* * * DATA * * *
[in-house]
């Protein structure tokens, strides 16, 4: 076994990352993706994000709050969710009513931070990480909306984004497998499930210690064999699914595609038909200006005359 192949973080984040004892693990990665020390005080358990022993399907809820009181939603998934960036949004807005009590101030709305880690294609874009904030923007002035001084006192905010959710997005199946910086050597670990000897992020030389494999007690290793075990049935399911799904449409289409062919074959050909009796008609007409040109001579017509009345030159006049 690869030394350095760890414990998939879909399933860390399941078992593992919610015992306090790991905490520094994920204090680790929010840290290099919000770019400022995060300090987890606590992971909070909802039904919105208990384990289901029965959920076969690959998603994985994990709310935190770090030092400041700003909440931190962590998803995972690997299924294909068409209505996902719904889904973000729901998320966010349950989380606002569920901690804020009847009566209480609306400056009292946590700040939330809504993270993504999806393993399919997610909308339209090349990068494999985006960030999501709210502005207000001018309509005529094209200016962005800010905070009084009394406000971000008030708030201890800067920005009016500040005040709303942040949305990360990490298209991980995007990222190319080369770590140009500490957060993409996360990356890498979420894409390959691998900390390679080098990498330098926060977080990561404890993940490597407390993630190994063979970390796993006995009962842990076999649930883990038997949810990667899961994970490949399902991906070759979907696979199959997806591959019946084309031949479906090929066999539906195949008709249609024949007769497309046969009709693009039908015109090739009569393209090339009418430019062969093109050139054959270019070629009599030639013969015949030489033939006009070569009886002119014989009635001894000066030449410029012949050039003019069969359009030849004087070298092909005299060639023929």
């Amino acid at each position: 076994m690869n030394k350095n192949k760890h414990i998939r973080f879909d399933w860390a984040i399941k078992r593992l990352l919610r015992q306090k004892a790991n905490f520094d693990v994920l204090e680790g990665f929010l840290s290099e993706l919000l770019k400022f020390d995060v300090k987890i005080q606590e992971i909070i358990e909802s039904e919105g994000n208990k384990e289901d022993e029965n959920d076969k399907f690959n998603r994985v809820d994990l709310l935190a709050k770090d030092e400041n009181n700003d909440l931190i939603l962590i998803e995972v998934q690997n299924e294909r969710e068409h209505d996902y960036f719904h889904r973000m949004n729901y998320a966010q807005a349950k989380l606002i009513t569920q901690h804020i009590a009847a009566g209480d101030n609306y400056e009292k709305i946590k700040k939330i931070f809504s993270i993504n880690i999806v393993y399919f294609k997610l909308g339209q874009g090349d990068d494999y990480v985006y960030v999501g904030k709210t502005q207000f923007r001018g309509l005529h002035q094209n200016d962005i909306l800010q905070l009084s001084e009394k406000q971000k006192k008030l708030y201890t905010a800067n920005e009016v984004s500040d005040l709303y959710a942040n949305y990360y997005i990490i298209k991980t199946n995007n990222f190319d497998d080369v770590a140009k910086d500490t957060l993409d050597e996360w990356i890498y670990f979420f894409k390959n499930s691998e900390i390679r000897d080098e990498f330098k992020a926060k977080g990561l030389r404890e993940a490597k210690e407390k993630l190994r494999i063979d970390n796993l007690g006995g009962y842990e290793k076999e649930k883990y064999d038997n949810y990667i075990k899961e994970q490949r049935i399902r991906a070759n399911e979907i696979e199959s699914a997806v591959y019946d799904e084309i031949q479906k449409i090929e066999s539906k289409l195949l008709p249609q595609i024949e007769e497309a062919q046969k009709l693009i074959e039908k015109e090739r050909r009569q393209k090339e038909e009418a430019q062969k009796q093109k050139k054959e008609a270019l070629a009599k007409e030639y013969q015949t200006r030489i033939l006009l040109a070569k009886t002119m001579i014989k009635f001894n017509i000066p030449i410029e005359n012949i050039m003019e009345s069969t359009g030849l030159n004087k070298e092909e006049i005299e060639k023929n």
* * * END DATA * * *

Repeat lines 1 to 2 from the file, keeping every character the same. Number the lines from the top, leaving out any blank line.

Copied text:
[in-house]
């Protein structure tokens, strides 16, 4: 076994990352993706994000709050969710009513931070990480909306984004497998499930210690064999699914595609038909200006005359 192949973080984040004892693990990665020390005080358990022993399907809820009181939603998934960036949004807005009590101030709305880690294609874009904030923007002035001084006192905010959710997005199946910086050597670990000897992020030389494999007690290793075990049935399911799904449409289409062919074959050909009796008609007409040109001579017509009345030159006049 690869030394350095760890414990998939879909399933860390399941078992593992919610015992306090790991905490520094994920204090680790929010840290290099919000770019400022995060300090987890606590992971909070909802039904919105208990384990289901029965959920076969690959998603994985994990709310935190770090030092400041700003909440931190962590998803995972690997299924294909068409209505996902719904889904973000729901998320966010349950989380606002569920901690804020009847009566209480609306400056009292946590700040939330809504993270993504999806393993399919997610909308339209090349990068494999985006960030999501709210502005207000001018309509005529094209200016962005800010905070009084009394406000971000008030708030201890800067920005009016500040005040709303942040949305990360990490298209991980995007990222190319080369770590140009500490957060993409996360990356890498979420894409390959691998900390390679080098990498330098926060977080990561404890993940490597407390993630190994063979970390796993006995009962842990076999649930883990038997949810990667899961994970490949399902991906070759979907696979199959997806591959019946084309031949479906090929066999539906195949008709249609024949007769497309046969009709693009039908015109090739009569393209090339009418430019062969093109050139054959270019070629009599030639013969015949030489033939006009070569009886002119014989009635001894000066030449410029012949050039003019069969359009030849004087070298092909005299060639023929």